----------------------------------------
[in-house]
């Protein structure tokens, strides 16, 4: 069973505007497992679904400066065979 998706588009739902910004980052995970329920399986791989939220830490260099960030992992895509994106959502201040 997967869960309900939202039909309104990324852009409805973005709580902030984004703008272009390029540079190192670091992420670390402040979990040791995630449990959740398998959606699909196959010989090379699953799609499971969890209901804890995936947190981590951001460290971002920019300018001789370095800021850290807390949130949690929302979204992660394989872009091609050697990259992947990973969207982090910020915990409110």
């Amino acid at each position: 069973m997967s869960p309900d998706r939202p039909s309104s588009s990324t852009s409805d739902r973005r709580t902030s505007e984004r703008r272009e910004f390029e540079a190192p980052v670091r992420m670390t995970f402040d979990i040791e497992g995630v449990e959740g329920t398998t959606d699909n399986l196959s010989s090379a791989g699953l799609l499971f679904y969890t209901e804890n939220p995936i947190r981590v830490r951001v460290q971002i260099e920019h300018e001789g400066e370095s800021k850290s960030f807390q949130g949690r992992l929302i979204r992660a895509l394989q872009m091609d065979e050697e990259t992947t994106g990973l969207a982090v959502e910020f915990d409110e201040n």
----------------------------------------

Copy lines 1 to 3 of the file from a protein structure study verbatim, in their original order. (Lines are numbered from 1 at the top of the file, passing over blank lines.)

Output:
[in-house]
């Protein structure tokens, strides 16, 4: 069973505007497992679904400066065979 998706588009739902910004980052995970329920399986791989939220830490260099960030992992895509994106959502201040 997967869960309900939202039909309104990324852009409805973005709580902030984004703008272009390029540079190192670091992420670390402040979990040791995630449990959740398998959606699909196959010989090379699953799609499971969890209901804890995936947190981590951001460290971002920019300018001789370095800021850290807390949130949690929302979204992660394989872009091609050697990259992947990973969207982090910020915990409110």
């Amino acid at each position: 069973m997967s869960p309900d998706r939202p039909s309104s588009s990324t852009s409805d739902r973005r709580t902030s505007e984004r703008r272009e910004f390029e540079a190192p980052v670091r992420m670390t995970f402040d979990i040791e497992g995630v449990e959740g329920t398998t959606d699909n399986l196959s010989s090379a791989g699953l799609l499971f679904y969890t209901e804890n939220p995936i947190r981590v830490r951001v460290q971002i260099e920019h300018e001789g400066e370095s800021k850290s960030f807390q949130g949690r992992l929302i979204r992660a895509l394989q872009m091609d065979e050697e990259t992947t994106g990973l969207a982090v959502e910020f915990d409110e201040n």